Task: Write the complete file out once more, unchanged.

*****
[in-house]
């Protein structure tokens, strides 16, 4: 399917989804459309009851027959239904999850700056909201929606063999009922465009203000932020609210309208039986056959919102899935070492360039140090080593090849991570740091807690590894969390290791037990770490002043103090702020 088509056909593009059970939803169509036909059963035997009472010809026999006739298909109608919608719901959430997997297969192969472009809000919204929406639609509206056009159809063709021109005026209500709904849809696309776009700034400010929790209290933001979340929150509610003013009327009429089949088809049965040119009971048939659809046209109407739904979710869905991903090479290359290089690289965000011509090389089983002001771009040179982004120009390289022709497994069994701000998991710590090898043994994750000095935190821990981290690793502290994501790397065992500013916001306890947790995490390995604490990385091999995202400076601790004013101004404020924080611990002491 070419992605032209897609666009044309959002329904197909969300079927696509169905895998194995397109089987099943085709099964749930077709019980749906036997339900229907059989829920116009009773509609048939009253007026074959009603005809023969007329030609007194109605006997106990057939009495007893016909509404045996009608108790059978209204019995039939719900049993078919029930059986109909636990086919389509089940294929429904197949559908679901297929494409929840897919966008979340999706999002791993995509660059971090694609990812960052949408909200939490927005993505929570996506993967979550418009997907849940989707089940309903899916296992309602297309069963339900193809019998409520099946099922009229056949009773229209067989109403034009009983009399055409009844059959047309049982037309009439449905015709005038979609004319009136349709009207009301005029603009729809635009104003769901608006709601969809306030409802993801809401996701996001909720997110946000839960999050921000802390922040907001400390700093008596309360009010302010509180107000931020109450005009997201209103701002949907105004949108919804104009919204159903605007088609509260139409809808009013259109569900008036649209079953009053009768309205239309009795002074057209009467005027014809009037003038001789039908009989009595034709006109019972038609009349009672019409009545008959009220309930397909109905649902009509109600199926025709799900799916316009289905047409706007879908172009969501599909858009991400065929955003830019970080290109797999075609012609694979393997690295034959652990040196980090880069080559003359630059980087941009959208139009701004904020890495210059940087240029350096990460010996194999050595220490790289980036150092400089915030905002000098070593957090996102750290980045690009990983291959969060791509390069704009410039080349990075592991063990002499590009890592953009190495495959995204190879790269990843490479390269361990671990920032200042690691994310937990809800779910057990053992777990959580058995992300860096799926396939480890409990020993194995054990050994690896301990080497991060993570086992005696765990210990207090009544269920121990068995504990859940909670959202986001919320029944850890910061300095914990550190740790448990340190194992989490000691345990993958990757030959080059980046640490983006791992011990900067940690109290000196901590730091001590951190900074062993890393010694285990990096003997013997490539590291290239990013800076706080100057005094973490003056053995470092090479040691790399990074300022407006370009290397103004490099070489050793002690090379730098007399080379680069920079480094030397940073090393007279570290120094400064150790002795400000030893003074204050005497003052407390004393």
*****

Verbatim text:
[in-house]
């Protein structure tokens, strides 16, 4: 399917989804459309009851027959239904999850700056909201929606063999009922465009203000932020609210309208039986056959919102899935070492360039140090080593090849991570740091807690590894969390290791037990770490002043103090702020 088509056909593009059970939803169509036909059963035997009472010809026999006739298909109608919608719901959430997997297969192969472009809000919204929406639609509206056009159809063709021109005026209500709904849809696309776009700034400010929790209290933001979340929150509610003013009327009429089949088809049965040119009971048939659809046209109407739904979710869905991903090479290359290089690289965000011509090389089983002001771009040179982004120009390289022709497994069994701000998991710590090898043994994750000095935190821990981290690793502290994501790397065992500013916001306890947790995490390995604490990385091999995202400076601790004013101004404020924080611990002491 070419992605032209897609666009044309959002329904197909969300079927696509169905895998194995397109089987099943085709099964749930077709019980749906036997339900229907059989829920116009009773509609048939009253007026074959009603005809023969007329030609007194109605006997106990057939009495007893016909509404045996009608108790059978209204019995039939719900049993078919029930059986109909636990086919389509089940294929429904197949559908679901297929494409929840897919966008979340999706999002791993995509660059971090694609990812960052949408909200939490927005993505929570996506993967979550418009997907849940989707089940309903899916296992309602297309069963339900193809019998409520099946099922009229056949009773229209067989109403034009009983009399055409009844059959047309049982037309009439449905015709005038979609004319009136349709009207009301005029603009729809635009104003769901608006709601969809306030409802993801809401996701996001909720997110946000839960999050921000802390922040907001400390700093008596309360009010302010509180107000931020109450005009997201209103701002949907105004949108919804104009919204159903605007088609509260139409809808009013259109569900008036649209079953009053009768309205239309009795002074057209009467005027014809009037003038001789039908009989009595034709006109019972038609009349009672019409009545008959009220309930397909109905649902009509109600199926025709799900799916316009289905047409706007879908172009969501599909858009991400065929955003830019970080290109797999075609012609694979393997690295034959652990040196980090880069080559003359630059980087941009959208139009701004904020890495210059940087240029350096990460010996194999050595220490790289980036150092400089915030905002000098070593957090996102750290980045690009990983291959969060791509390069704009410039080349990075592991063990002499590009890592953009190495495959995204190879790269990843490479390269361990671990920032200042690691994310937990809800779910057990053992777990959580058995992300860096799926396939480890409990020993194995054990050994690896301990080497991060993570086992005696765990210990207090009544269920121990068995504990859940909670959202986001919320029944850890910061300095914990550190740790448990340190194992989490000691345990993958990757030959080059980046640490983006791992011990900067940690109290000196901590730091001590951190900074062993890393010694285990990096003997013997490539590291290239990013800076706080100057005094973490003056053995470092090479040691790399990074300022407006370009290397103004490099070489050793002690090379730098007399080379680069920079480094030397940073090393007279570290120094400064150790002795400000030893003074204050005497003052407390004393």